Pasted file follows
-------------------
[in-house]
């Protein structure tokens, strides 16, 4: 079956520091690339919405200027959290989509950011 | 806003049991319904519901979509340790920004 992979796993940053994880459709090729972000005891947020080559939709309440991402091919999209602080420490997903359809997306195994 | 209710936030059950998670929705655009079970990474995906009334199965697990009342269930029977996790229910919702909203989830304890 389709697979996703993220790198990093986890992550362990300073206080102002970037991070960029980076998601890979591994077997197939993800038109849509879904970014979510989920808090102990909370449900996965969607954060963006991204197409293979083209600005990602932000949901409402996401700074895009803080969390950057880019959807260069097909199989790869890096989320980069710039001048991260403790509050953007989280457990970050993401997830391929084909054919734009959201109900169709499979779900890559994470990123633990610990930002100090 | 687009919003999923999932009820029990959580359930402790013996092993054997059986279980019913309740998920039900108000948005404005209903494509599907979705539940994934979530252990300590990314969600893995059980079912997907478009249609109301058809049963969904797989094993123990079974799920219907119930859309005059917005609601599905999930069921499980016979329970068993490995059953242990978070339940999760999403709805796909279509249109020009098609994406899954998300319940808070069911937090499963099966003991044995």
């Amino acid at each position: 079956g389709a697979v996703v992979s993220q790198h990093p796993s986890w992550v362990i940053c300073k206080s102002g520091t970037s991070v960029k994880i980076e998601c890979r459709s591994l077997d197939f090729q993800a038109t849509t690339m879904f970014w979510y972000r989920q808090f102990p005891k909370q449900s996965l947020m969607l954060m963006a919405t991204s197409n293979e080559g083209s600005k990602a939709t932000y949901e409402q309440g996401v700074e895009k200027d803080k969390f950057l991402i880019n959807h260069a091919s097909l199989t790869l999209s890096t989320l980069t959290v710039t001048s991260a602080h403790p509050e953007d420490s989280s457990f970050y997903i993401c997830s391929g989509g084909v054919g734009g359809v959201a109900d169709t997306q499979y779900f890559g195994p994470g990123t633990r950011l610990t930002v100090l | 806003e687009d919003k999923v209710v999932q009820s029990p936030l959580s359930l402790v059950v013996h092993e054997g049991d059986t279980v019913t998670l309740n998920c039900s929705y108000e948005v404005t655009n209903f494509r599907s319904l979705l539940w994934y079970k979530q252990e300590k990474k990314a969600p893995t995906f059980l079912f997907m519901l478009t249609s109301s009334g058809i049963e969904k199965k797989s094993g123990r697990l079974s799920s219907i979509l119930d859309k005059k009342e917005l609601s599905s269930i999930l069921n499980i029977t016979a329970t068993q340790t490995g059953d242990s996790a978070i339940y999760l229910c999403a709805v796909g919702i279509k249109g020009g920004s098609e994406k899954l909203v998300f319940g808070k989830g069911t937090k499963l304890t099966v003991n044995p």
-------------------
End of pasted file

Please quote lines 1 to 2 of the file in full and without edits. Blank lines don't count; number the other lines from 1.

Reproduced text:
[in-house]
């Protein structure tokens, strides 16, 4: 079956520091690339919405200027959290989509950011 | 806003049991319904519901979509340790920004 992979796993940053994880459709090729972000005891947020080559939709309440991402091919999209602080420490997903359809997306195994 | 209710936030059950998670929705655009079970990474995906009334199965697990009342269930029977996790229910919702909203989830304890 389709697979996703993220790198990093986890992550362990300073206080102002970037991070960029980076998601890979591994077997197939993800038109849509879904970014979510989920808090102990909370449900996965969607954060963006991204197409293979083209600005990602932000949901409402996401700074895009803080969390950057880019959807260069097909199989790869890096989320980069710039001048991260403790509050953007989280457990970050993401997830391929084909054919734009959201109900169709499979779900890559994470990123633990610990930002100090 | 687009919003999923999932009820029990959580359930402790013996092993054997059986279980019913309740998920039900108000948005404005209903494509599907979705539940994934979530252990300590990314969600893995059980079912997907478009249609109301058809049963969904797989094993123990079974799920219907119930859309005059917005609601599905999930069921499980016979329970068993490995059953242990978070339940999760999403709805796909279509249109020009098609994406899954998300319940808070069911937090499963099966003991044995």